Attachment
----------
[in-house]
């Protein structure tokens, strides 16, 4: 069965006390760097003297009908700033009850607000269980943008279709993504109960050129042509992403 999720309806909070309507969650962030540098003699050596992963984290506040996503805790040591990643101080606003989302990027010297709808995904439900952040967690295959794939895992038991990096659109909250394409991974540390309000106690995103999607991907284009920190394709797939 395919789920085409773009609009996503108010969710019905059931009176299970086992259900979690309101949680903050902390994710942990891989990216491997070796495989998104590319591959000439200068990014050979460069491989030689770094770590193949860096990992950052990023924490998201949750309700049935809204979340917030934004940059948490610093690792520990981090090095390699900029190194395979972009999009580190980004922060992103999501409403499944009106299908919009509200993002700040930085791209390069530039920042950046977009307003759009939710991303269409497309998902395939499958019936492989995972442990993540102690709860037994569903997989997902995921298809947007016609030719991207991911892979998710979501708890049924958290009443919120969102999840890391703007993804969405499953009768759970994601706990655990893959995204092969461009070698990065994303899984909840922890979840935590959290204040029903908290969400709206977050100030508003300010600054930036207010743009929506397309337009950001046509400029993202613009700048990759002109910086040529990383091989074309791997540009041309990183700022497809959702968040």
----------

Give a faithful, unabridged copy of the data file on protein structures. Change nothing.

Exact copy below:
[in-house]
């Protein structure tokens, strides 16, 4: 069965006390760097003297009908700033009850607000269980943008279709993504109960050129042509992403 999720309806909070309507969650962030540098003699050596992963984290506040996503805790040591990643101080606003989302990027010297709808995904439900952040967690295959794939895992038991990096659109909250394409991974540390309000106690995103999607991907284009920190394709797939 395919789920085409773009609009996503108010969710019905059931009176299970086992259900979690309101949680903050902390994710942990891989990216491997070796495989998104590319591959000439200068990014050979460069491989030689770094770590193949860096990992950052990023924490998201949750309700049935809204979340917030934004940059948490610093690792520990981090090095390699900029190194395979972009999009580190980004922060992103999501409403499944009106299908919009509200993002700040930085791209390069530039920042950046977009307003759009939710991303269409497309998902395939499958019936492989995972442990993540102690709860037994569903997989997902995921298809947007016609030719991207991911892979998710979501708890049924958290009443919120969102999840890391703007993804969405499953009768759970994601706990655990893959995204092969461009070698990065994303899984909840922890979840935590959290204040029903908290969400709206977050100030508003300010600054930036207010743009929506397309337009950001046509400029993202613009700048990759002109910086040529990383091989074309791997540009041309990183700022497809959702968040």